Tris nods, turning her attention back to the album with a wistful smile. I watch as she looks through them, and I suddenly realized that if things hadn't happened the way they did, I might not be as close to Tris as I am now. I would not have been at the Prior's house as often as I had, and Tris might not have ended up as my best friend.

I always imagine what life could be like if my family was full and happy like the Priors. Now, I feel conflicted to consider that in that life, Tris might not be there with me. I would not be willing to trade Tris for that ideal family, but if I did have that ideal family, I'm not sure I'd be willing to trade it for her either.

But it's so silly to think of things that way, because the reality is that I could have had neither. And for the first time, I'm grateful that when the heavens decided to take away my mother and, in some ways, my father, they gave me Tris instead.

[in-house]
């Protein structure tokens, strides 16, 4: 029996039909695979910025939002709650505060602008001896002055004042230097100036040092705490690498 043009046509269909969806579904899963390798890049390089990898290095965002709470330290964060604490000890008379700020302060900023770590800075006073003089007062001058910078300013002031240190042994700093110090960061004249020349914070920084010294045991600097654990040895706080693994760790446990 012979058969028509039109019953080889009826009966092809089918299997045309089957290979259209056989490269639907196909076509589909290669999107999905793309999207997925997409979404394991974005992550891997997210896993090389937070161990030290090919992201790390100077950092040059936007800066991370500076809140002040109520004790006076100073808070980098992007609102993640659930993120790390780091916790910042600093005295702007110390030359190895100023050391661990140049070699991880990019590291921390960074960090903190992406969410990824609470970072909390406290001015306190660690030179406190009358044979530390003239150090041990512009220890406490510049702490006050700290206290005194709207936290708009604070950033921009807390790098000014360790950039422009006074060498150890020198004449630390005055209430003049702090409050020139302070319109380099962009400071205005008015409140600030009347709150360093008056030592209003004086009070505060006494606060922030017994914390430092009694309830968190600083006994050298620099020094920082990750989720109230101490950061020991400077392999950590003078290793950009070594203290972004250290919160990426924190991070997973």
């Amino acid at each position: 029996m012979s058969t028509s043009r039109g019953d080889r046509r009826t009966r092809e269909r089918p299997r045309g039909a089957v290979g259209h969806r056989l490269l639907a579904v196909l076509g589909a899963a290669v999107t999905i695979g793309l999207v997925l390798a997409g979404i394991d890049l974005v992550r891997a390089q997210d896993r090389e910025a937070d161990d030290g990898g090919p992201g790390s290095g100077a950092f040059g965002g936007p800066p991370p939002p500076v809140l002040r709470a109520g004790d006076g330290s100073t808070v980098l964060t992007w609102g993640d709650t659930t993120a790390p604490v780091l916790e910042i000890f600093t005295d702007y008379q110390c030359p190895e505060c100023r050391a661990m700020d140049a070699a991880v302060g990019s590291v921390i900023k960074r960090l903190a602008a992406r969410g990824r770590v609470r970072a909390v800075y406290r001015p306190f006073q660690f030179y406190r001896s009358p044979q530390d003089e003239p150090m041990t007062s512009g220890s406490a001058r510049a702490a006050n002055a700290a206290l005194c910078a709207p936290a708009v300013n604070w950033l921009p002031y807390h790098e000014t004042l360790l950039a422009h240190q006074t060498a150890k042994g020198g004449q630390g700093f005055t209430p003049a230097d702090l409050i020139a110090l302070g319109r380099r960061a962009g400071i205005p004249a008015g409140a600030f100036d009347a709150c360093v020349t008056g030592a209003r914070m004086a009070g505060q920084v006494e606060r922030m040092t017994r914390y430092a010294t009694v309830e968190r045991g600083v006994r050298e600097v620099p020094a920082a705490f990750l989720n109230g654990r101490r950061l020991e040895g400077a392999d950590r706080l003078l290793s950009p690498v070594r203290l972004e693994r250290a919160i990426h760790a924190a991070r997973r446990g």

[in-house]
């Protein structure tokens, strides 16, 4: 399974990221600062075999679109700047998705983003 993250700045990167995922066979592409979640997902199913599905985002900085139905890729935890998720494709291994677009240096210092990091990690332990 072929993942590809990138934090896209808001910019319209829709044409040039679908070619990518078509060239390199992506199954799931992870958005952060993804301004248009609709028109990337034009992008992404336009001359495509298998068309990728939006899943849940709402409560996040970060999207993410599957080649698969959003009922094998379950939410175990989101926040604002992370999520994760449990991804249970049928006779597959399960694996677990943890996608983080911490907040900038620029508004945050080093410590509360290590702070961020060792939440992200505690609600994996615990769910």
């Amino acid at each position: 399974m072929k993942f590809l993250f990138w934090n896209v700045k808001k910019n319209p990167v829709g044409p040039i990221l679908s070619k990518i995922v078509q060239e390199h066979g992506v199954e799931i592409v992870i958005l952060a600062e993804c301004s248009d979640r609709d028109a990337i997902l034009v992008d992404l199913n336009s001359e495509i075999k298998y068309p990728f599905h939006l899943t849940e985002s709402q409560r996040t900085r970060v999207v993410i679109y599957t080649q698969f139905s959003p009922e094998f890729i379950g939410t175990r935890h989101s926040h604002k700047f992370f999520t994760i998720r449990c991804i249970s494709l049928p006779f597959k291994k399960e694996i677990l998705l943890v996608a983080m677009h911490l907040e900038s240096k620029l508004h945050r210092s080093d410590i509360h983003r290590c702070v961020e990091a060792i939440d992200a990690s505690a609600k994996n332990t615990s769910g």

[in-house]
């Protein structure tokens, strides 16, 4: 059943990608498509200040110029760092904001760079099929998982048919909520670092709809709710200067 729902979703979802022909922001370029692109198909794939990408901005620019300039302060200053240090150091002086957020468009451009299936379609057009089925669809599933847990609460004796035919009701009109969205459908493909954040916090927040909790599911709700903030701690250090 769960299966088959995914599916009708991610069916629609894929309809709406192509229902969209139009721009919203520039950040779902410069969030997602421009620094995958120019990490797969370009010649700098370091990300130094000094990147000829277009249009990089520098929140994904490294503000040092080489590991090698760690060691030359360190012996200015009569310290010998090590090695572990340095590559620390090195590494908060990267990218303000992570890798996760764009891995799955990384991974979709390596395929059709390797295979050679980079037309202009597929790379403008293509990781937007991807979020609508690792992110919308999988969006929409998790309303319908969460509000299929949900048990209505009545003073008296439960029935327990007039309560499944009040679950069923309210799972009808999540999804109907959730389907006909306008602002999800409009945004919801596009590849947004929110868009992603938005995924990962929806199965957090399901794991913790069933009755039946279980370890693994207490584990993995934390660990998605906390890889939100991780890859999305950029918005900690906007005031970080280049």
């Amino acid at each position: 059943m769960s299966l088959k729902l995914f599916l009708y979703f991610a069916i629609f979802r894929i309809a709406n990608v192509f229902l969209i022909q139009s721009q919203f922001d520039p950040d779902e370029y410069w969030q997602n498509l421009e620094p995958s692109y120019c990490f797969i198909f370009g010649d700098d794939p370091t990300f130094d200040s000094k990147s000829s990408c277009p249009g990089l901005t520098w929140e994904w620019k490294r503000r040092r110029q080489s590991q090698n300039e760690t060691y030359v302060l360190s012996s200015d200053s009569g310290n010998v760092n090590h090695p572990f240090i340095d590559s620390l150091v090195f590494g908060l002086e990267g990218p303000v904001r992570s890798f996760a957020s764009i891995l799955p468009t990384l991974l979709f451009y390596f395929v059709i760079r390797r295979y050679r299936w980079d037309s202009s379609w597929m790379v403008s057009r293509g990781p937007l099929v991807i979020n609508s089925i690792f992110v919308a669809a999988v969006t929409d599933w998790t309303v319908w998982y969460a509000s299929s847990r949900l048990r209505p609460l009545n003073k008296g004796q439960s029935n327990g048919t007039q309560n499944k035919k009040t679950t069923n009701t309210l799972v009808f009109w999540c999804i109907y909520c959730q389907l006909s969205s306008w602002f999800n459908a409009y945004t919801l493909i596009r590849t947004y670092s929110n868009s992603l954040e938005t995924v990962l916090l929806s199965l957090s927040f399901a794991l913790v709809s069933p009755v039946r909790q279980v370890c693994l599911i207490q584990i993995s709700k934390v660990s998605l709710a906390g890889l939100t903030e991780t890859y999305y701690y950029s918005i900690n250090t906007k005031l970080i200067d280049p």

Tris glances at me before looking down at the album again.

"Look." She points to a photograph of me at the zoo. I was probably three then. There are giraffes in the background as I smile and wave at the camera.


"You were so cute back then," she says smiling at the image. Then she looks at me and her brow furrows. "What happened?"

"Excuse me?"

Tris wrinkles her nose, shaking her head in mock disappointment.

"I'm still cute," I argue, smiling despite the depressing thoughts I was just having. I let her lighten the mood between us. The alternative would be for her to talk about how sad it is that my mother is no longer with us, and I don't need that. And perhaps Tris knows that too.